London, United Kingdom, December 16, 2009 --(PR.com
)-- Mr O’Connell said: “As BIFA has said repeatedly, the DHS has consistently underestimated the enormity of the task in hand relative to the costs both to the US Government and those of foreign governments, as well as, importantly, the limited ability of contemporary screening technology to penetrate dense cargo, or large quantities of cargo in shipping containers.
“Couple this to the fact, that by the DHS’ own calculations, some 86 percent of cargo shipped to the USA originates from only 58 of more than 700 global ports, and there is clearly a compelling argument to scale down their unrealistic aspirations.”
BIFA’s comments are in response to the recent news that US Homeland Security Secretary Janet Napolitano said her department would be unable to meet a congressionally-mandated 2012 deadline for scanning all US-bound ship cargo for potential WMD ingredients.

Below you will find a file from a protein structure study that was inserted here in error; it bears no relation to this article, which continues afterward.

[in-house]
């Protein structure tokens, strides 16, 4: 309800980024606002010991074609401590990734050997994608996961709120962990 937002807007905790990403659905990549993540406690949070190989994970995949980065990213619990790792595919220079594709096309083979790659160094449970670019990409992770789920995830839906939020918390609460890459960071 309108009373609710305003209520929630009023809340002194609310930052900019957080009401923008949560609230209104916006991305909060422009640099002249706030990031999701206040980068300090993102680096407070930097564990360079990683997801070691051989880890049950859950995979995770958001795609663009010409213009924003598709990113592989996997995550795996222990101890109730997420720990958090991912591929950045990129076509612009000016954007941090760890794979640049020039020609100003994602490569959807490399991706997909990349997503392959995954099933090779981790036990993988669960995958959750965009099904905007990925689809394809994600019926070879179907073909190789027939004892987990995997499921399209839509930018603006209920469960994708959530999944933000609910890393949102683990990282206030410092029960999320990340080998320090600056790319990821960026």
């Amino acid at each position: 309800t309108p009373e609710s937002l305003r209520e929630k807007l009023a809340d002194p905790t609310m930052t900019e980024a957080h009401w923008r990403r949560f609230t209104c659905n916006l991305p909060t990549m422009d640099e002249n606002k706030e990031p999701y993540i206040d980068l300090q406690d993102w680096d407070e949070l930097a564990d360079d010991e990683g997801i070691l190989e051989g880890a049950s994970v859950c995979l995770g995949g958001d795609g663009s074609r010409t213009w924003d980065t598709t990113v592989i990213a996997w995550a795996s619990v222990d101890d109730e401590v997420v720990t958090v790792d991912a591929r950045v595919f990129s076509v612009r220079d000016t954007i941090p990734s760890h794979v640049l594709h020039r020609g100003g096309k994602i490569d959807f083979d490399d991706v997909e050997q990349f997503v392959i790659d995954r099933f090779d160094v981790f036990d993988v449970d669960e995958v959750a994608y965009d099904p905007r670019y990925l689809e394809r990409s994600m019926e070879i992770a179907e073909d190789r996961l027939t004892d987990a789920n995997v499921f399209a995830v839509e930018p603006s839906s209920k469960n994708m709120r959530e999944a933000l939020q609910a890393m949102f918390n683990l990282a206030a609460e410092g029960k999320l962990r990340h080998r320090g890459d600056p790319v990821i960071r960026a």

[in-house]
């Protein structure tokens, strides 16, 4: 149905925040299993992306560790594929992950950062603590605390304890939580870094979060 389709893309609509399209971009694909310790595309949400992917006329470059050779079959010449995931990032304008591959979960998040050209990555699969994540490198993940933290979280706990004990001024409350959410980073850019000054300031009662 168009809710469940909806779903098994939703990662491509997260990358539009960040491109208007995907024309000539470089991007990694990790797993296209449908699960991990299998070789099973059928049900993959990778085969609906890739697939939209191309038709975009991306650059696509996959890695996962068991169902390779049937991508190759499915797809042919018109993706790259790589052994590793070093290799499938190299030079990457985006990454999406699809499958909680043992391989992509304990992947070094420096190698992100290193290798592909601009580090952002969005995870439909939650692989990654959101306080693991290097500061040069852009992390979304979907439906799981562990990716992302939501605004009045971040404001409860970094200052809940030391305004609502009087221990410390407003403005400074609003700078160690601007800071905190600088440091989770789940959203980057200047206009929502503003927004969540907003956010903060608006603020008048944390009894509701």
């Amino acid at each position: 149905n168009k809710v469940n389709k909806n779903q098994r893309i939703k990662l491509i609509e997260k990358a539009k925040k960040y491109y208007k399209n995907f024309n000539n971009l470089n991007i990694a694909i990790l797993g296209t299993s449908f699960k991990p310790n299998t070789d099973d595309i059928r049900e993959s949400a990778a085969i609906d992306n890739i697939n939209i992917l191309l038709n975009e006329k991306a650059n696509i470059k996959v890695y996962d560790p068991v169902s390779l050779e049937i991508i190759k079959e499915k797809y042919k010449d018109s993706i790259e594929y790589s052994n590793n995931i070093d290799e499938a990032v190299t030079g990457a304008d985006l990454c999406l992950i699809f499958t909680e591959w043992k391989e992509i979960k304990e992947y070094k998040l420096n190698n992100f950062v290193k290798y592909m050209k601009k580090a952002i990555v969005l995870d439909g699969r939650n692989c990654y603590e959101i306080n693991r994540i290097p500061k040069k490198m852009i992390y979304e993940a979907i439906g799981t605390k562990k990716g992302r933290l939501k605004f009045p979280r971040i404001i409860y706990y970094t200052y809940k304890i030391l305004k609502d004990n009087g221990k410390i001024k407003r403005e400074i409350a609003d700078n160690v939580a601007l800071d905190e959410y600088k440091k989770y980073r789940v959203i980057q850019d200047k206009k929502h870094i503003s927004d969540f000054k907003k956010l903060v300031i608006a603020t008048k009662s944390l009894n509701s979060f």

As a result of insufficient technology and the high expense associated with scanning the 10 million cargo containers that enter the country annually, DHS requested an extension of the congressionally imposed deadline.
Adds Mr O’Connell: "We have always said that expanding screening with available technology would slow the flow of commerce and drive up costs to consumers without bringing significant security benefits. These thoughts were echoed in the testimony made by Janet Napolitano to the Senate Commerce, Science and Transportation Committee.
“Rather than pushing back the deadline for 100 percent screening, as requested by DHS, the US Government ought to undertake a pragmatic review of the whole initiative and create a revised programme on a risk assessed, commercially practical and technologically feasible basis.”